The Left or the Right, especially when it comes to town planning? I’m loving the way the “New Colonist” thinks. Framing the town planning debate in terms of good old family values is something I’ve tried, but some how these guys crack the “American redneck” vibe so much better than my past attempts.
This was the San Diego Freeway (I-405) yesterday at rush hour. You’ll note that the Mini Cooper has no driver. That’s because Gina had plenty of time to get out of the car and compose the photo.
Never mind that a ton of concrete releases a ton of CO2 just in its manufacture and transport (how many tons do you see in the picture?); no matter that those idling cars are using oil and emitting fumes for nothing; no matter the hours of life being wasted on that road: just think of how much that road cost, and how much watershed it replaced, of how many tax-paying and happy homes could be on that land, or tax-paying and productive business, or schools, or libraries, or parks, or whatever….
Because driving is subsidized, oh Georgie: read what good ol’ conservative Texas has to say about it in Do Roads Pay for Themselves?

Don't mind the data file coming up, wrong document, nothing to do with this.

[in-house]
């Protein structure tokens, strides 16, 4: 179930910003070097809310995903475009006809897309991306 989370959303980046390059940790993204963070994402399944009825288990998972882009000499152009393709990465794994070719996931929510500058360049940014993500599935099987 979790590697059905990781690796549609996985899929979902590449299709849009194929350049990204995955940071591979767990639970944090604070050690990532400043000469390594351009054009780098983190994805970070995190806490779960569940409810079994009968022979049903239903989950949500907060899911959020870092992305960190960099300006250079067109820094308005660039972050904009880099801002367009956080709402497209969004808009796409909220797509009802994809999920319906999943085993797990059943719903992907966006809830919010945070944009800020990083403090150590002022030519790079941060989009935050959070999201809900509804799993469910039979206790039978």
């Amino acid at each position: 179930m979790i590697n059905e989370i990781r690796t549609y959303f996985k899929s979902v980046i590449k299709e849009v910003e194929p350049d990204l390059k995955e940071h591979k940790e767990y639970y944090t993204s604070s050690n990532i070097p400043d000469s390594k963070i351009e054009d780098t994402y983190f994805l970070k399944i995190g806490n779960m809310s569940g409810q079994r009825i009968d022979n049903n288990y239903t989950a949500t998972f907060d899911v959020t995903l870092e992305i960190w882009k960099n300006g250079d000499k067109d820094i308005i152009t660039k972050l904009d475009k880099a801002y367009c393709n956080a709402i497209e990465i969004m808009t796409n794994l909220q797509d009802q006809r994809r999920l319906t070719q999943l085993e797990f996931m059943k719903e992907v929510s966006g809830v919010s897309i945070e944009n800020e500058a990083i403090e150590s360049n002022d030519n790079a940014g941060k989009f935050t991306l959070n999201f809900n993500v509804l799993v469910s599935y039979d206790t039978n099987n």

And let’s not forget what ultraconservative Walter Lippman said back in 1939, when the movement to force Americans into automobile dependency was really starting to roll:
G.M. has spent a small fortune to convince the American public that if it wishes to enjoy the full benefit of private enterprise in motor manufacturing, it will have to rebuild its cities and highways by public enterprise.
George, you’re not only just plain wrong, you aren’t very conservative either: the suburbs are anti-family and anti-community; Portland style development nurtures both, and uses tax money more efficiently, especially in making it easier for people to move freely about.
Weren’t family, community, and freedom once values of the right? Who has been transformed, Georgie? LaHood, or…you?